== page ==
Minnesota 2020 Journal: Voting for School Investment
Minnesotans sent a clear public policy signal in Tuesday’s elections. Schools are important and we’ll vote to put our pocketbooks behind our rhetoric. 77 of Minnesota’s 333 school districts placed referenda before voters. 67 districts passed measures; 10 did not. That’s a much higher than usual pass rate. It refutes disastrous conservative public education policy.
Off-year elections are increasingly less common. Largely due to cost considerations, local office elections are grouped around the legislative cycle. We used to elect presidents, federal and state legislators, and state constitutional officer in even-numbered years and mayors, city councilmembers, school board members and county commissioners in the odd-numbered years. Today, only a handful of electoral jurisdictions hang on to the tradition. School districts tend to be among those engaging voters away from the legislative cycle.
The neat and orderly part of my brain likes electoral consolidation. Spreading election costs over multiple jurisdictions lowers everyone’s expense. That appeals to my Belgian/Scottish/Danish/Welsh/German rural immigrant farmer frugality in the same way as making a week’s worth of lunch sandwiches on Sunday night and then freezing them for later parceling and consumption. Conceptually, it’s a great idea. In practice, it leaves a lot to be desired.
Minnesotans, like most Americans, ask much of government. Public safety. Public health. Roads. Libraries. Schools. Healthcare. Consumer protections. Yet, concentrated power gives us considerable pause so we’ve delineated responsibility. We like layers of government delivering services because it keeps any single layer from becoming too influential and creates broad voter accountability.
Every four years, we cast a single ballot that encompasses broad policy and leadership evaluation in a single thumbs up or thumbs down moment. We choose a president. Every election down the ballot, in that year and the following three, digs deeper into specific, thornier issues, asking citizens to make choices based on increasingly nuanced local circumstances. It’s a right created by our representative democracy but, more critically, it’s an awesome responsibility.
The passionate, opinionated part of my brain likes voting annually because my perceptions and perspectives change, altering my judgment. What seemed like a good vote two or three years ago now proves itself to have overestimated both circumstance and the elected leader. I love, for example, a Jucy Blucy from the Blue Door Pub in Saint Paul however frequent consumption carries substantial long-term health consequences that are easily dismissed when jonesing for an excuse to wolf down a burger. What I want and what I get represent a very personal version of the larger public policy tug.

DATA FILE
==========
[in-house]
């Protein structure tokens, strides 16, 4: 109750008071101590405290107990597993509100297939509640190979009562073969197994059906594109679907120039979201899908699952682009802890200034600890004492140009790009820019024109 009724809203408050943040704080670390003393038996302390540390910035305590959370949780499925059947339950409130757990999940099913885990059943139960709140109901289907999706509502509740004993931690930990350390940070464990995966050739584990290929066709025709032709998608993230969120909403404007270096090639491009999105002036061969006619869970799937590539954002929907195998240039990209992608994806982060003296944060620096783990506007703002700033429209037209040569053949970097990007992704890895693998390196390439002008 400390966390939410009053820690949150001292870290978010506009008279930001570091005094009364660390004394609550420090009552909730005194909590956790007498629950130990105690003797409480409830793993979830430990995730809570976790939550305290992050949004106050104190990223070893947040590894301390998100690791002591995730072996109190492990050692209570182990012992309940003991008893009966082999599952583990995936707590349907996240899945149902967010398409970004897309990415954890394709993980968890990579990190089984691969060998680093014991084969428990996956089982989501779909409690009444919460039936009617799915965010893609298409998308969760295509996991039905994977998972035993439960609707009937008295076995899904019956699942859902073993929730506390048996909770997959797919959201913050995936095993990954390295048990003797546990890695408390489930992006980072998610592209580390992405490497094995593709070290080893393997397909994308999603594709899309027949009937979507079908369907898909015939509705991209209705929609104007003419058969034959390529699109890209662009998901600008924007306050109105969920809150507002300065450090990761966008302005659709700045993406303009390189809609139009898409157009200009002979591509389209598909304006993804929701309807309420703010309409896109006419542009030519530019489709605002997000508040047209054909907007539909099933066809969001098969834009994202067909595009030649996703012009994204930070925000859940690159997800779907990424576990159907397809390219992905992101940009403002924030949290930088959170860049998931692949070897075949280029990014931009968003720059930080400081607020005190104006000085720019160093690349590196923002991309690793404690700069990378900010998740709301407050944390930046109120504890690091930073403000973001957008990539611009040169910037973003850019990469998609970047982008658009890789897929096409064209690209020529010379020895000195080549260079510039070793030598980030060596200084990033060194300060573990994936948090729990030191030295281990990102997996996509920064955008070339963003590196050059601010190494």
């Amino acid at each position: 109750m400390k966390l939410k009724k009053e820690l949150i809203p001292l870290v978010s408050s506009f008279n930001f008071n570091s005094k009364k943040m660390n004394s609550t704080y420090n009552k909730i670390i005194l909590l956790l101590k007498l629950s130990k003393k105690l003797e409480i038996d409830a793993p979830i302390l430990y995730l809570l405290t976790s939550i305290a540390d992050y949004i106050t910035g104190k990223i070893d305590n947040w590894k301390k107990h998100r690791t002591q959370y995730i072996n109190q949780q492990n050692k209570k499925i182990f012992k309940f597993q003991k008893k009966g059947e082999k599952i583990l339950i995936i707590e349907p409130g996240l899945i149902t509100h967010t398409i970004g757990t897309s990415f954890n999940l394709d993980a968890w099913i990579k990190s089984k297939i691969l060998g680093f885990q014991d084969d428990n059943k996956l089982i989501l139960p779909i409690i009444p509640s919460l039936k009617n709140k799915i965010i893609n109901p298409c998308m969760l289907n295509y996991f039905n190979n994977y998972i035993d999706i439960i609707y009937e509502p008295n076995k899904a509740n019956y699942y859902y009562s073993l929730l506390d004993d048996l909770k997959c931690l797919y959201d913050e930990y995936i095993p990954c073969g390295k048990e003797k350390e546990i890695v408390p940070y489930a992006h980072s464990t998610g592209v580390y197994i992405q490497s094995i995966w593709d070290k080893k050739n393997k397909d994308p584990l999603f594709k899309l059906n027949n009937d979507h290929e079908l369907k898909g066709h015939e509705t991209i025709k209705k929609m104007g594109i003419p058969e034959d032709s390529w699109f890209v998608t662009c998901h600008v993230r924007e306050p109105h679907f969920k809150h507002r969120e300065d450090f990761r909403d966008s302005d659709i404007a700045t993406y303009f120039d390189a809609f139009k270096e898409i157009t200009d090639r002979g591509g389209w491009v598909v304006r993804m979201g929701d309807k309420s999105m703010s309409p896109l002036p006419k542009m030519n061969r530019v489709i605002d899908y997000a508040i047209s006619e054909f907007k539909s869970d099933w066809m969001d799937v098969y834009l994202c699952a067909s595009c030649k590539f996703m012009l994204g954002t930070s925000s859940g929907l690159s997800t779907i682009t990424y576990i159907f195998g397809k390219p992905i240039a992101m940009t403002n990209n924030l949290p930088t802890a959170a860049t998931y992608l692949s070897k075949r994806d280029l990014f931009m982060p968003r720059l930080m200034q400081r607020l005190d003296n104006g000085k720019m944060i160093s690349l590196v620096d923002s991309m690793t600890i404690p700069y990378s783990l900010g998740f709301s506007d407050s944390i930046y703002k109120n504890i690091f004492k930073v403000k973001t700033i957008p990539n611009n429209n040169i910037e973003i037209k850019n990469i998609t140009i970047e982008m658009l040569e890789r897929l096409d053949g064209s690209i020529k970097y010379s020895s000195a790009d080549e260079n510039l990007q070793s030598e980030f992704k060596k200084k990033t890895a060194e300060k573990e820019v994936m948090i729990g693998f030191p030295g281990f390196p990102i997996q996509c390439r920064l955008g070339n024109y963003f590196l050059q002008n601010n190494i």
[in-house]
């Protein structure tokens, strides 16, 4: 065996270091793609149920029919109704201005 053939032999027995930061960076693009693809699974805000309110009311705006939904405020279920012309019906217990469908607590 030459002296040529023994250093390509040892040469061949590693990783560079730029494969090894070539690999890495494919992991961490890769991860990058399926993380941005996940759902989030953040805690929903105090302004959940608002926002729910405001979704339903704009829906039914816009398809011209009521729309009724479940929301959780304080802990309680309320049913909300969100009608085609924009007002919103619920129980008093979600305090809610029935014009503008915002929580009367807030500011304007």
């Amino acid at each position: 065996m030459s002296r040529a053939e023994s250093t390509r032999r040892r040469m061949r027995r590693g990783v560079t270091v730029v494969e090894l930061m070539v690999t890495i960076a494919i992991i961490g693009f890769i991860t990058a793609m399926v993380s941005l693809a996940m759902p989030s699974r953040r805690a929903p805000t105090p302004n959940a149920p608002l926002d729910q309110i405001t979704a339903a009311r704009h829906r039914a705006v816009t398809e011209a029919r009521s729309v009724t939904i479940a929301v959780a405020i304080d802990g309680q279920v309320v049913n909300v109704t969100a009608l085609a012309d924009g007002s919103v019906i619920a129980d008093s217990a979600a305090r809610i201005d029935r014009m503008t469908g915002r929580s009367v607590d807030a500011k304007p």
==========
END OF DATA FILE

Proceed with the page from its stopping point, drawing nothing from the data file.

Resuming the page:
Reducing tax obligations require, in turn, smaller budgets for necessary and desired services. Smaller budgets for law enforcement, road repair or educational instruction, for example, negatively impact outcomes. Over time, crime rates rise, roads crumble and schools produce workers incapable of meeting workforce demands. Living costs rise and wages shrink as skilled work moves elsewhere, creating a downward spiral that undermines family and community stability. Serving short-term needs without regard to long-term considerations yields greater problems.
Most Minnesota school districts passed their operating and capital levies. That’s a big vote for Minnesota’s future expressed in highly localized terms. Capital levies are property taxes used to pay for school district capital investments like replacing a gym or rehabbing a building. It’s a long-term investment in school infrastructure. Operating levies are property taxes that directly pay for extra money to spend on schooling. These funds supplement state K12 allocations that provide the bulk of educational budgets. More than anything, operating referenda represent immediate community feedback on school performance, economic confidence and demographic change.
Eyeballing the school referenda results, most measures passed by strong margins. Defeats were much more closely contested than victories. Two defeats strongly suggest local complications. Dassel-Cokato voters crushed a proposed operating levy, 20-80. Worthington school district voters defeated an operating levy, 46-54, but overwhelmingly rejected a capital levy, 35-65. It’s interesting to contemplate outliers just don’t miss the larger pattern. Minnesotans, at the local level, voted to increase school investments.
Tuesday night’s electoral results set an important tone. In three months, the state legislative session opens. State policymakers face a ten-plus year backlog of challenges created by conservative public policy initiatives. When the people vote their pocketbooks for schools, policymakers should feel emboldened and follow suit. Minnesota outcomes merit Minnesota investment.